Wednesday, May 25, 2005
The Senate has seemingly been invigorated by peace, accord and goodwill according to 14 "moderate" Senators who struck a deal concerning President Bush's nominees for the federal appellate courts. However, for a deal that was supposed to restore harmony to the world's greatest deliberative body there are many unhappy interested parties from both sides of the political aisle. Liberals are furious that President Bush was able to garner up-and-down votes for Priscilla Owen, Janice Rogers Brown and William Pryor. Conservatives are equally mad that the agreement means that the nominations of William Myers and Henry Saad will be scuttled. What does this mean for the President's Supreme Court picks, the Senate leadership and various White House aspirations for 2008?
Senator McCain has once again raised the ire of conservatives from his own party. Talk radio hosts, led by Rush Limbaugh and pressure group leaders like James Dobson have taken Sen. McCain to task for "selling out" President Bush's nominees and spiking the so-called "constitutional (or nuclear) option." McCain has never been trusted by conservatives and is a media darling. Pressure groups might threaten to withhold support for McCain in 2008 but they do not yet have a captivating and obvious conservative choice similar to a certain Texas governor they coalesced around in 1999-2000. It is clear that McCain does not worry about vitriol from the right and wanted to see if he could get something done with Democrats.
Unlike her lesser-known Democratic colleagues, Hillary has stayed out of the filibuster fray. Clinton is very expedient when it comes to choosing her political battles. Even though liberal interest groups were incensed by the prospect of conservatives (and conservative women at that) were being nominated for federal benches, Clinton never led the charge to take down the nominees. Clearly, her deafening silence has been motivated by a future run for the presidency. Hillary does not her short tenure in the Senate to become a legacy marked by obstruction and stubbornness. Clinton has gone out of her way to show that she's not a polarizing figure but one who yearns to achieve comity in the Senate and be a team player. That is why she voted for the "Filibuster Compromise." See, Senate Roll Call Vote.
DEMOCRATIC SENATORS VOTING YES
Senators of interest who joined Hillary in voting for the filibuster agreement include, Baucus, Mont.; Bayh, Ind.; Bingaman, N.M.;Conrad, N.D.; Harkin, Iowa; Johnson, S.D.; Landrieu, La.; Nelson, Fla.; Nelson, Neb.; Pryor, Ark.; Reid, Nev.; Rockefeller, W.Va.; Salazar, Colo.
26 Democratic senators voted yes, and the 13 above are all from states that voted to re-elect President Bush. Surely, they remember what happened to Tom Daschle and want to make sure they are not going to be labeled as far-left wing senators who would go to any lengths to interfere with the President's agenda.
DEMOCRATIC SENATORS VOTING NO
17 Democratic senators voted against the agreement and they were outvoted by their fellow party members. Out of those senators only 2 come from states that voted for Bush in 2004. Byron Dorgan of North Dakota and Blanche Lincoln of Arkansas were both re-elected in 2004 so they are probably banking on the fact that voters will forget about this so-called "fight" by the time the 2010 election comes around.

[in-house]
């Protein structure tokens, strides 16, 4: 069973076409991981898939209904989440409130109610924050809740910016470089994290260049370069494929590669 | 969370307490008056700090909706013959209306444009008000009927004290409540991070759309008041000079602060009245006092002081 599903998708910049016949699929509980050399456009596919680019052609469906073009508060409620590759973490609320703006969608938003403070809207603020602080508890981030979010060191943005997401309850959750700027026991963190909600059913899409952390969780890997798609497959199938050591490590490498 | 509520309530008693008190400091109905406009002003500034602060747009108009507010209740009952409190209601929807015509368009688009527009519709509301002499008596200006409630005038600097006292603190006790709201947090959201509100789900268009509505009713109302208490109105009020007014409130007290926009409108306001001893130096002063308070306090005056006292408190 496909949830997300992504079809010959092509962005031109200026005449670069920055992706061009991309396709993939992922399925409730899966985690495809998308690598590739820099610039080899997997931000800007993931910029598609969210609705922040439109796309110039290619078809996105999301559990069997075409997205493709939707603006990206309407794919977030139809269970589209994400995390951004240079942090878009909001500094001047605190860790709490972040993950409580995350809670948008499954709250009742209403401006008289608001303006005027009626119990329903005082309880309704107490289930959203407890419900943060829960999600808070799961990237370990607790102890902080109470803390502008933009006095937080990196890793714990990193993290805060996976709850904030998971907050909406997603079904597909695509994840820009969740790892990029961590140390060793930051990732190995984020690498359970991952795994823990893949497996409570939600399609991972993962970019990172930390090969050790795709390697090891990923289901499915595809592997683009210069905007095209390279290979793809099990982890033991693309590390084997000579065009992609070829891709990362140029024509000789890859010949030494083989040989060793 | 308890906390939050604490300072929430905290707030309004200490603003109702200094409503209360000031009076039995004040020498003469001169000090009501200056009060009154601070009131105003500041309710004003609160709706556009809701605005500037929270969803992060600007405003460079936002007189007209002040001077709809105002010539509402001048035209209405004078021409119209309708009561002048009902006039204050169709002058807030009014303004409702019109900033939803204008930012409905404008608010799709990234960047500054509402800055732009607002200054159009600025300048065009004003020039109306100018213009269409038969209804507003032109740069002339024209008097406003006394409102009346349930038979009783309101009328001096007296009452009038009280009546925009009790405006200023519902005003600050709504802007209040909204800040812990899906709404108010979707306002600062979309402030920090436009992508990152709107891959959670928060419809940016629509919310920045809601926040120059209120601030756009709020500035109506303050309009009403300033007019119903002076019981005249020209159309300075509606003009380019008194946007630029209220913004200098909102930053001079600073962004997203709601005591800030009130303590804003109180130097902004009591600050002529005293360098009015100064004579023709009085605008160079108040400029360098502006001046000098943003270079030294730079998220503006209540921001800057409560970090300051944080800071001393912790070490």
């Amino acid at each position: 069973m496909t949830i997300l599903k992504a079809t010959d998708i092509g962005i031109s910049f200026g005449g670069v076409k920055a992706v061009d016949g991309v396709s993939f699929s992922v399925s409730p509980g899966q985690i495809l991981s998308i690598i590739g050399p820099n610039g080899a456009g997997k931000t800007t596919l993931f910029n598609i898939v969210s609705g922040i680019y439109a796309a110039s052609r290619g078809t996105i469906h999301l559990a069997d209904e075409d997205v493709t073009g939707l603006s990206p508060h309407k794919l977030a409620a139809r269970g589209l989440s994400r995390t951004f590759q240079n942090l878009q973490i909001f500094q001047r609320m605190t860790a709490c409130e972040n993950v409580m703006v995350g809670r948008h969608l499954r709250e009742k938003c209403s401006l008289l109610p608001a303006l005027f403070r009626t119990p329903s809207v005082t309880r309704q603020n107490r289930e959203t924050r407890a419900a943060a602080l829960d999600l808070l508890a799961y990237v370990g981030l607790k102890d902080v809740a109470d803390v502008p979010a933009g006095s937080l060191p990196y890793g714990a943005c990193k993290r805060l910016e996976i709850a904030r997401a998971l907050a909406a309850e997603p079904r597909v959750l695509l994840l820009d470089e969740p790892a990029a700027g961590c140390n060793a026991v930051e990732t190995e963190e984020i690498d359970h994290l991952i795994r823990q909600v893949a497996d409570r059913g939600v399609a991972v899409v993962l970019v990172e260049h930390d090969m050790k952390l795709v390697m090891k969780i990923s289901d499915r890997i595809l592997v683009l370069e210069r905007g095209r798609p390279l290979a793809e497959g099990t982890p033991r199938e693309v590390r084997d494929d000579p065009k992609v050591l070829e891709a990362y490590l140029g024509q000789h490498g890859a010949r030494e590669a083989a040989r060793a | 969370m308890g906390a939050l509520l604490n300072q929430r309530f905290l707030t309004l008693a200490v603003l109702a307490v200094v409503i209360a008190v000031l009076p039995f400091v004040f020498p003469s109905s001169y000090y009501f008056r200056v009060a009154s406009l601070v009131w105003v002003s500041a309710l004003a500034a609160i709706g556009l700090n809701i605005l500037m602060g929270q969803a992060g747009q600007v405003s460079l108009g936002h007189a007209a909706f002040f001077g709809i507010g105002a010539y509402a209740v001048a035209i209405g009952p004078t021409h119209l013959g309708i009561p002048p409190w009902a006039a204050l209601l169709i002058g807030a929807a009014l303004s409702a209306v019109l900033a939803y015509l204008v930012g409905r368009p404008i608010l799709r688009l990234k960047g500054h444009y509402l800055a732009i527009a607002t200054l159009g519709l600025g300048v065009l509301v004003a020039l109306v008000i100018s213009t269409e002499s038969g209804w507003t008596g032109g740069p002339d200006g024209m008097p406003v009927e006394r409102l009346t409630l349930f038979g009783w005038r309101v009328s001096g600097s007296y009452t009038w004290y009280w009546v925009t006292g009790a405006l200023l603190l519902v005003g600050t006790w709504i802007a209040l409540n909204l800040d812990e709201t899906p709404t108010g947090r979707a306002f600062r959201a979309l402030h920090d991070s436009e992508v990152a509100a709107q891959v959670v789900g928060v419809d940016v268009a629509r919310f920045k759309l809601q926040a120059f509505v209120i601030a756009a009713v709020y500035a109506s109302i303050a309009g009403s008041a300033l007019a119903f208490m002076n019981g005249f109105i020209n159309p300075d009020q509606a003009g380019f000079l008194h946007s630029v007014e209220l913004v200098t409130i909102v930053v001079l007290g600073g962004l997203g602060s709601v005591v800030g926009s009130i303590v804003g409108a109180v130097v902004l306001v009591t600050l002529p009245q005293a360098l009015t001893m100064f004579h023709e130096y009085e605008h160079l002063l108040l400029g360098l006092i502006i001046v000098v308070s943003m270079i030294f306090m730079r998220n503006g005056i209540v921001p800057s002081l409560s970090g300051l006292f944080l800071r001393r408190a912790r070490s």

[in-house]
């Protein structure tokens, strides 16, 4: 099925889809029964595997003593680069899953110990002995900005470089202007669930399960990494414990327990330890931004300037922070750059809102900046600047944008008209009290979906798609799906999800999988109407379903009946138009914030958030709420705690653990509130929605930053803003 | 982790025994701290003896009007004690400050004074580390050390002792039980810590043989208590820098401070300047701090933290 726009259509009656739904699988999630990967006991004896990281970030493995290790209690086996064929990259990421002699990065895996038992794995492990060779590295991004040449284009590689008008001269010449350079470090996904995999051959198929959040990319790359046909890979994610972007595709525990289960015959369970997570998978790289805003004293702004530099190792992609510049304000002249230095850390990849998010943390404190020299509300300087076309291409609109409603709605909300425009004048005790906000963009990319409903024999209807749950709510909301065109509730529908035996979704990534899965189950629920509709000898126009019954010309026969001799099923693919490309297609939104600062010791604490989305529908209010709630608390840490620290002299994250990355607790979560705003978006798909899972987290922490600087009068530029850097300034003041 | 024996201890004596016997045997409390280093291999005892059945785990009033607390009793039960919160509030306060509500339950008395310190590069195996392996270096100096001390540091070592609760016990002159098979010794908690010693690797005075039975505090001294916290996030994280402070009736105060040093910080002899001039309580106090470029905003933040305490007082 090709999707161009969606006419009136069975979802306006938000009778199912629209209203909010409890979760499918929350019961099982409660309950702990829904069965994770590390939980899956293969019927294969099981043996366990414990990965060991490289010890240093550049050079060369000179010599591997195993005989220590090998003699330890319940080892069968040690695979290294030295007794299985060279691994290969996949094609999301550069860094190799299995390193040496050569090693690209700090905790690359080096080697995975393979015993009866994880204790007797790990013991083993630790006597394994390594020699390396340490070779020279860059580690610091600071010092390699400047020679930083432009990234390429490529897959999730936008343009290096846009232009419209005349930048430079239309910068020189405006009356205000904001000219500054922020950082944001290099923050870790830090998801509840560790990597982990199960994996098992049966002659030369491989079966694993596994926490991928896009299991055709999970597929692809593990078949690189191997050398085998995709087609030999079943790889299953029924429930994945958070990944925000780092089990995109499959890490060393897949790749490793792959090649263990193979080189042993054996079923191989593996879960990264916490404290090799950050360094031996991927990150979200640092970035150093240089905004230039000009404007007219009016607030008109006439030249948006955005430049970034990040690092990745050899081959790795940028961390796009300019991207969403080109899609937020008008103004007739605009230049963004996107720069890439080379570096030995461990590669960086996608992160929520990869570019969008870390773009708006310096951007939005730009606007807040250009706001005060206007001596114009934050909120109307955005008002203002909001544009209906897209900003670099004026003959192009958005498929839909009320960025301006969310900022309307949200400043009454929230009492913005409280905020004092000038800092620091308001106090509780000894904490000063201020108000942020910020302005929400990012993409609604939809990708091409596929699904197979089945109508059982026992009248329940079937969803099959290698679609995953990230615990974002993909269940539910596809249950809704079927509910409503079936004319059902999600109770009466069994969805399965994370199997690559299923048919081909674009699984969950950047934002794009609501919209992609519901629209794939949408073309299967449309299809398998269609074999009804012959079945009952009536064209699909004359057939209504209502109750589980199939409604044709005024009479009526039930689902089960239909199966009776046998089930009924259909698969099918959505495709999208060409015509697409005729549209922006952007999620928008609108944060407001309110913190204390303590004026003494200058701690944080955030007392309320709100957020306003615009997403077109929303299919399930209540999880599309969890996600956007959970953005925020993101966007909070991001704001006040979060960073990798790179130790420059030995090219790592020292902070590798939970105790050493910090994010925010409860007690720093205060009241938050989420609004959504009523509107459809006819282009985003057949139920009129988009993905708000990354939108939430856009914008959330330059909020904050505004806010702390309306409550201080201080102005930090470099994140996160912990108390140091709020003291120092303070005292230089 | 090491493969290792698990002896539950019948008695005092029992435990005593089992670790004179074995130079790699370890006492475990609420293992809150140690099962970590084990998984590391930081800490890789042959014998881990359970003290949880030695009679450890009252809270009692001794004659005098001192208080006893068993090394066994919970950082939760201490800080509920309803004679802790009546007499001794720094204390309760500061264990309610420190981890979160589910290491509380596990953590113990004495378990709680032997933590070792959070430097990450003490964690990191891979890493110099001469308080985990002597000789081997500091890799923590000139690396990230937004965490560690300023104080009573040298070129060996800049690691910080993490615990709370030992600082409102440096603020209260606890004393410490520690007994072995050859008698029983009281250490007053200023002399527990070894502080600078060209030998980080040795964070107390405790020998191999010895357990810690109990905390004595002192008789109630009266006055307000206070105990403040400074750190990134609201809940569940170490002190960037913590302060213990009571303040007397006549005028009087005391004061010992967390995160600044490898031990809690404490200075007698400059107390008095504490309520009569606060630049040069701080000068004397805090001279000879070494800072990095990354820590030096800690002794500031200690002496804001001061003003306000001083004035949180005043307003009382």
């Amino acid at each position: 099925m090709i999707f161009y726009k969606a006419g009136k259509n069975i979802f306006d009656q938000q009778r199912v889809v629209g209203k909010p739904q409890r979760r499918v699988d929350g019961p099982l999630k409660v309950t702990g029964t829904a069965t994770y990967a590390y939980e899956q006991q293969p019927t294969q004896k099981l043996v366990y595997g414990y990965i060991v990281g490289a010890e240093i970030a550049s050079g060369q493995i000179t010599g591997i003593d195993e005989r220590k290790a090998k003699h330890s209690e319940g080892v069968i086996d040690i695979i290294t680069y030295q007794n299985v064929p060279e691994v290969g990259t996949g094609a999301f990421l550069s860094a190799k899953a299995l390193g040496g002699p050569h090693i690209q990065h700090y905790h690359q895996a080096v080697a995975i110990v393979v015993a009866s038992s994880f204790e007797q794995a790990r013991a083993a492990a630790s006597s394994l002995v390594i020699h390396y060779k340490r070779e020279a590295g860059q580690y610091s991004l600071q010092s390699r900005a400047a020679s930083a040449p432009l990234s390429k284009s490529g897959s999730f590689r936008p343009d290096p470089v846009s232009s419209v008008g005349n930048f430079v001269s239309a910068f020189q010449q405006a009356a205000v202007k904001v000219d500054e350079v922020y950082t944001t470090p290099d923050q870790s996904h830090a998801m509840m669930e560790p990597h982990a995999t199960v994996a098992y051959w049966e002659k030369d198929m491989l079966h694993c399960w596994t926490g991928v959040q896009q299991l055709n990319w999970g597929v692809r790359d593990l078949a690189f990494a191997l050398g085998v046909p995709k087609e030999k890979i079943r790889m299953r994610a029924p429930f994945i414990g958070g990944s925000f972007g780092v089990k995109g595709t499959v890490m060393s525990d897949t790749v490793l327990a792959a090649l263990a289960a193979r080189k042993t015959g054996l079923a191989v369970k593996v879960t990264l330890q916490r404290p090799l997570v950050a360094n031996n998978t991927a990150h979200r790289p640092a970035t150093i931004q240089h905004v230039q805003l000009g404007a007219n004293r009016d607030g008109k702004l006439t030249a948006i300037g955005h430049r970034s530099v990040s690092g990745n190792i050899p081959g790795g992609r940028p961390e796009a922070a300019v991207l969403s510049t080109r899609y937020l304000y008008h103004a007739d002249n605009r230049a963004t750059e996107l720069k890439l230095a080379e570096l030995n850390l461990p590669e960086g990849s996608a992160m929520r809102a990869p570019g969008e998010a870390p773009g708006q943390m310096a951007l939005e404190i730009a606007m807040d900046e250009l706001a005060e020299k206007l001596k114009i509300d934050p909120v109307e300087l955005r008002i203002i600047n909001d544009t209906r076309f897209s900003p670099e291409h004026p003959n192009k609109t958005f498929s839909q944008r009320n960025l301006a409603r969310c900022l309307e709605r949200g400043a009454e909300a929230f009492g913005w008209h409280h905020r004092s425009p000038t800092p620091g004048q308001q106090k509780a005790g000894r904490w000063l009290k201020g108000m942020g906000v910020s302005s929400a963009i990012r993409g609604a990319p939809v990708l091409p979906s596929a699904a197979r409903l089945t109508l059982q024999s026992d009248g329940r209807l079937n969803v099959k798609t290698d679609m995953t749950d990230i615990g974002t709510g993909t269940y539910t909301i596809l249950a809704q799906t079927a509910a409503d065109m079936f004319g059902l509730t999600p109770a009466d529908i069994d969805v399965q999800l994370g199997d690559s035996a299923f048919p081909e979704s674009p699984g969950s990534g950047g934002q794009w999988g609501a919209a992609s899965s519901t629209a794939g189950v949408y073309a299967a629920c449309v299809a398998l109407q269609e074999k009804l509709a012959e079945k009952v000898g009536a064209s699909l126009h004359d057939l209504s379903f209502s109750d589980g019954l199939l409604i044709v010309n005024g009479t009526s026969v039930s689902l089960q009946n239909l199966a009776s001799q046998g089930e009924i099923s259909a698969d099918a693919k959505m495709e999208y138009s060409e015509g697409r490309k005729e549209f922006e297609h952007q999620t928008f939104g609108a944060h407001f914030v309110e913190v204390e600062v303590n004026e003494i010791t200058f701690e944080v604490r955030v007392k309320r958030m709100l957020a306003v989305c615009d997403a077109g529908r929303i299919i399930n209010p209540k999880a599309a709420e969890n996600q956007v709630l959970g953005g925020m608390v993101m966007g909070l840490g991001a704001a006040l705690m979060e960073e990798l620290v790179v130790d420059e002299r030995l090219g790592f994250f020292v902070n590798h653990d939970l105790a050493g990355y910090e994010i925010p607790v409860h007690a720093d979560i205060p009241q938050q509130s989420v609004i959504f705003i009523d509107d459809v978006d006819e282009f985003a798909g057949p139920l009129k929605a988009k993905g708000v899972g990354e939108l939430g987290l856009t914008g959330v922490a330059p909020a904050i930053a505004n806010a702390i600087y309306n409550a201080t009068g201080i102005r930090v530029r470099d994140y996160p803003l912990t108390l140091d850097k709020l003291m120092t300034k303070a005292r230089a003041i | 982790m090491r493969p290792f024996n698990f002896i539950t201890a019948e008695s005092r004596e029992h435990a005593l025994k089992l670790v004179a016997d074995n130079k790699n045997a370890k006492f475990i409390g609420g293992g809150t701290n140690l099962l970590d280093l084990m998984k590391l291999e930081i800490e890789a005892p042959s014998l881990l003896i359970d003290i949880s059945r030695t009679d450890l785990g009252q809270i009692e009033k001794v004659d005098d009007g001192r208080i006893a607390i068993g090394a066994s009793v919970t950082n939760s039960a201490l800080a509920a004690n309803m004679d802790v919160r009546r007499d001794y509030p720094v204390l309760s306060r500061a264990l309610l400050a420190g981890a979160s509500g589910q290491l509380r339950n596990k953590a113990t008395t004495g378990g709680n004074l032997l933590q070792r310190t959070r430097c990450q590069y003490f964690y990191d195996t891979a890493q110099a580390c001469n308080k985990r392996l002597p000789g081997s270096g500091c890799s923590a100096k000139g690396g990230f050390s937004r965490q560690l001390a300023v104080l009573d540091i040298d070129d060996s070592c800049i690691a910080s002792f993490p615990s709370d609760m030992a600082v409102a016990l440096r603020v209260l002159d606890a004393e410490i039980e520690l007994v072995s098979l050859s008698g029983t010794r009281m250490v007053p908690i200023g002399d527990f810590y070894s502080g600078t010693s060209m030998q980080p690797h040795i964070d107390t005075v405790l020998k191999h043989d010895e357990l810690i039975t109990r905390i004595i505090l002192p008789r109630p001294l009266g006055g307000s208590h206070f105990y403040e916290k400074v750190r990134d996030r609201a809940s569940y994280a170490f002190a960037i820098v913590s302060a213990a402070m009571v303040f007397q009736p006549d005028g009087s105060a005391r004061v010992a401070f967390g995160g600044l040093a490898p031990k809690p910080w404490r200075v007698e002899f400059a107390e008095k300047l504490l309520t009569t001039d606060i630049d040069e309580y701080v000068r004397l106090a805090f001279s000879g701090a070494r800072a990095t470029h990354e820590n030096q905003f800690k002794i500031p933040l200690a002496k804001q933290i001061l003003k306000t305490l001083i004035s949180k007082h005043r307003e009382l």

REPUBLICAN SENATORS VOTING YES
All 55 Republican senators voted to end debate on Priscilla Owen, therefore ratifying the deal struck by McCain and the other senators. For all the huffing and puffing by hard-line conservatives there were no Republican senators who were so distressed by the deal that they voted against or urged that it fail in order to make way for a more hard-line stance.
While he did not get every judge that he nominated, he surely looked pleased to reiterate his support for Priscilla Owen at Wednesday's photo-op at the White House. The Bush administration must be pleased that it was able to secure votes for its most visible nominees, Owen and Brown. The White House knows that its real fight will come ahead when there are vacancies on the Supreme Court.
The tempest concerning filibusters for appellate nominees will seem like a tea party when President Bush has to consider who to appoint to the Supreme Court. The smiles generated by this week's "Filibuster Compromise" will be a distant memory. While Democrats will acquiesce on John Bolton they will not lay down for President Bush and Republicans in Congress. The Democrats knocked the Republican agenda off-track by clinging to the filibuster ideal but backed off when they started to look like they were being difficult for partisan reasons.
When the Bush administration settles on a Supreme Court nominee, the Democrats will be ready to use the filibuster once again. Forget about the Democrats promise to only filibuster in the future when there are "extraordinary circumstances." For Democrats, any Republican nominee to the Supreme Court is an extraordinary circumstance. The Democrats will raise the scepter of the filibuster knowing full well that Republicans will appear to be over-reaching if they ram a Supreme Court nominee through the Senate via a "nuclear option."
Update: Others weighing in, GOP Bloggers, Blogs for Bush, Captains Quarters, Outside the Beltway, PowerLine, PoliPundit, BitsBlog, Secure Liberty, Speed of Thought, Buzz Blog, Hedgehog Report, Sundries Shack, Jokers, Lime Shurbert, Generation Why, ,